If you're still reading, thank you. I'll wrap things up here shortly. I sent this off to the guys at the Feed and received some unexpected feedback. It was the closest I've gotten to any kind of constructive criticism as a writer. I've spent the morning obsessing about it with Andy. The editor had given my piece some very nice feedback before letting me know that he hates columns, thinks they are self-indulgent and talk about nothing. Well. Huh. I supposed that's what I am as a writer, aren't I? I'd never really thought of that before. Self indulgent? Talking about nothing? Repetitive? I vacillated on whether or not I thought the same thing, and whether or not this hurt my feelings.

Then I realized that I, in fact, love columns. I only buy Time magazine for Joel Stein's "Awesome Column". Well, that's maybe a stretch. I also want to read the articles so that I can look smarter than other people when we're discussing anything political or global, but, in truth, when I'm at the news stand deciding whether or not I want to spend 5 bucks on a magazine, I flip to the back to see if Joel is in there. (The Awesome Column is only in every other issue) And, I confess, that most of the time, if his column is absent, I leave the political stuff on the shelf.

What does this mean? Apparently it means that I am shallow, self-indulgent, and that I talk about nothing. But so is Joel Stein, and I love him. His last article was about peanut allergies in kids and sticking q-tips too far down your ear canal- fantastic stuff. I loved it.

So, I'm going with this for now- we write what we like. And I like columns. Sorry Fayetteville Feed. I do understand their point. There's something much more sophisticated about being ajournalist
and recording the very serious things that are going on in the world. Without journalists, how would we be able to sound like we know more than everybody else? Columnists do not help at all with that process! What a waste! But, alas, this is what I find fun and entertaining about writing, and I don't know that I can go on without indulging that part of the writer in me from time to time. I'll try to be serious. Promise. But, sometimes you just gotta indulge the part that wants to paint the portrait of the world you see- even if it comes out looking like a kindergartner's finger painting. I know I won't get paid for that stuff, and the whole cool "writer" t-shirt thing will have to wait. But at least that whole burning of my bones thing will subside, if only for a moment- until the next essay arises.

Friday, August 13, 2010

Hoarders of the Heart Unite!

I was completely engrossed in Oprah's two-part expose on the secret lives of hoarders last week. Thursday's show introduced the audience to a lady who lived in a nice middle-class neighborhood in a large house that was completely filled with STUFF! And I mean completely filled! She and her husband navigated their way through the piles by creating paths that reminded me a lot of deer trails through the woods. In their bedroom, they could hardly find the bed through the piles of clothes, and hadn't seen their fireplace in years. Their basement was infested with mice and flees that lived amongst the clutter. Their grown children hadn't been to their house in years and their grandchildren had never been in. Their stuff had completely taken over their lives.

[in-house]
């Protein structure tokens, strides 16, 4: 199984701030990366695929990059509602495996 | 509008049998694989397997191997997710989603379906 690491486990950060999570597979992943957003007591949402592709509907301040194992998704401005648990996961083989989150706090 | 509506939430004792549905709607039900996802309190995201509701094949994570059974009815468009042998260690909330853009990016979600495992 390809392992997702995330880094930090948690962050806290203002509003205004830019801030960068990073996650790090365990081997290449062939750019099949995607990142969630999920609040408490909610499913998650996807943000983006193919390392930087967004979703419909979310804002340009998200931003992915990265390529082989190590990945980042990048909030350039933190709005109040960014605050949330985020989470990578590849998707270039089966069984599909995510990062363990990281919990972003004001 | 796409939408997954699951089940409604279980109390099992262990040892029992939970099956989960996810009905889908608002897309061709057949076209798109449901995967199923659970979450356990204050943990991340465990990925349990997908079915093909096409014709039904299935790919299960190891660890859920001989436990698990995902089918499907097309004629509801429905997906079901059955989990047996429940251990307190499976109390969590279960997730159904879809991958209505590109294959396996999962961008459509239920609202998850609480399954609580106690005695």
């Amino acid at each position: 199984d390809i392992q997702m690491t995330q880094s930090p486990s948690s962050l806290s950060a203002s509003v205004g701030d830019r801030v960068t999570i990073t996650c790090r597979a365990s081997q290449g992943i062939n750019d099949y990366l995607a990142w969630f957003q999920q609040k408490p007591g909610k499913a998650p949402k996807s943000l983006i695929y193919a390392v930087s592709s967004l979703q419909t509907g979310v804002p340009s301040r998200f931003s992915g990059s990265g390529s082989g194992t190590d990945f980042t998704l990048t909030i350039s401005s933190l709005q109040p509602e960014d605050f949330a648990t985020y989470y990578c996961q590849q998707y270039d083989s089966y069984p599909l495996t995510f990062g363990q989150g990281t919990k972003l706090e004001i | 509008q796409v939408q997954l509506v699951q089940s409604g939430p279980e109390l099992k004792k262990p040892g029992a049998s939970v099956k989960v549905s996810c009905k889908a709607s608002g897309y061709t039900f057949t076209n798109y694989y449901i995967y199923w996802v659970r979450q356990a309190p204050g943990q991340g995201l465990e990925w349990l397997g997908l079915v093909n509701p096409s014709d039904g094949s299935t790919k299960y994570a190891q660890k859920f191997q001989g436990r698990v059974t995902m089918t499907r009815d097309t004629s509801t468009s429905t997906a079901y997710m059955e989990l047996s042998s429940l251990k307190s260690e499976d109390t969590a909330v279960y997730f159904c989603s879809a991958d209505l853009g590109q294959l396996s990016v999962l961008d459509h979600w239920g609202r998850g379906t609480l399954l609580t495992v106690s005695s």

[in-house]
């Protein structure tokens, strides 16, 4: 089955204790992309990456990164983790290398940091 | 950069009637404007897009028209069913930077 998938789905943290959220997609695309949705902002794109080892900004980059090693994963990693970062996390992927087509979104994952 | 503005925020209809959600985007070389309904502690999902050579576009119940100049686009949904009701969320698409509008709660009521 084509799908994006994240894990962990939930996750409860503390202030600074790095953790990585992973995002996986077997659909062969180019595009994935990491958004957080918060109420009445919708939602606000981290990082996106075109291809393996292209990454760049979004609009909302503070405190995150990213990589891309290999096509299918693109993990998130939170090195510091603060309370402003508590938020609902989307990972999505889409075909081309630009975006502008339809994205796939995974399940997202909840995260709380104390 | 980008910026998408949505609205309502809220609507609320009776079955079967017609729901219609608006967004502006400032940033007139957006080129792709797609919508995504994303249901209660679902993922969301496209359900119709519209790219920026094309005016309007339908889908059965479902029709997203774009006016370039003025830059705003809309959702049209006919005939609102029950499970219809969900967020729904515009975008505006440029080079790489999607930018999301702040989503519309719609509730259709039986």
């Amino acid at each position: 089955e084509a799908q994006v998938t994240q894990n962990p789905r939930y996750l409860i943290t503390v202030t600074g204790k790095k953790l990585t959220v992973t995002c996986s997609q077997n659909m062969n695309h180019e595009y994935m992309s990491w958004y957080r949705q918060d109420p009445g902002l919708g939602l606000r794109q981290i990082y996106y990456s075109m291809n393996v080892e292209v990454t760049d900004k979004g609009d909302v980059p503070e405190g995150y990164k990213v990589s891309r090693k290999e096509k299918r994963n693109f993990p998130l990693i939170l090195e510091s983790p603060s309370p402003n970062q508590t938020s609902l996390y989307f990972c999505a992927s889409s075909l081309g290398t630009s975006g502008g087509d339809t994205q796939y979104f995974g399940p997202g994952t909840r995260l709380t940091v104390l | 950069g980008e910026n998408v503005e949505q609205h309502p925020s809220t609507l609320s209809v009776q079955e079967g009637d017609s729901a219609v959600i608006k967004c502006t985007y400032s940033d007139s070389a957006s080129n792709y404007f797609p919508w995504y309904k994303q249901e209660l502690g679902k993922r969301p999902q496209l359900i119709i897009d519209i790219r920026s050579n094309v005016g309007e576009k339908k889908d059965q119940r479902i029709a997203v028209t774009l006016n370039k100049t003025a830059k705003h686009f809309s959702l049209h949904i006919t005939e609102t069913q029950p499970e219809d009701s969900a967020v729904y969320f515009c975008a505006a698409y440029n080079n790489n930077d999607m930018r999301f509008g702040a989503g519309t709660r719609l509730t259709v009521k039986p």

I was completely zoned in on the show, but during commercial breaks, I'd rush to a drawer or closet and begin purging and organizing. I was that affected by what I saw. It made me want to take immediate action to reclaim order in my own life where things had gotten a little scattered about.

After shocking the audience with the vast amounts of stuff- clothes, gifts, craft supplies, papers, everything you could possibly imagine- Oprah introduced the experts. One guy was a professional organizer. He had a British accent and could get a little tough from time to time with the woman. (He's showing a little tough love in the picture up above) I actually thought he had incredible patience to even be able to go into a house like that and begin to tackle the mess. But every now and then, he would tell the woman that she had to set a limit on what she was going to keep. For example, in one room, which was filled with gifts that had never been given to whomever they were intended for, he told the woman she had to put the items she wanted to keep in plastic bins. But she had to set a limit for the number of bins that she would keep. He suggested she keep six bins (which I thought was a lot!) and the lady's expression on her face was absolutely twisted with panic. She bumped the number up to eight, then ten, then twelve. Finally, he started to get impatient with her, and scolded her for not sticking with a number. She began to cry- both out of self-pity and shame.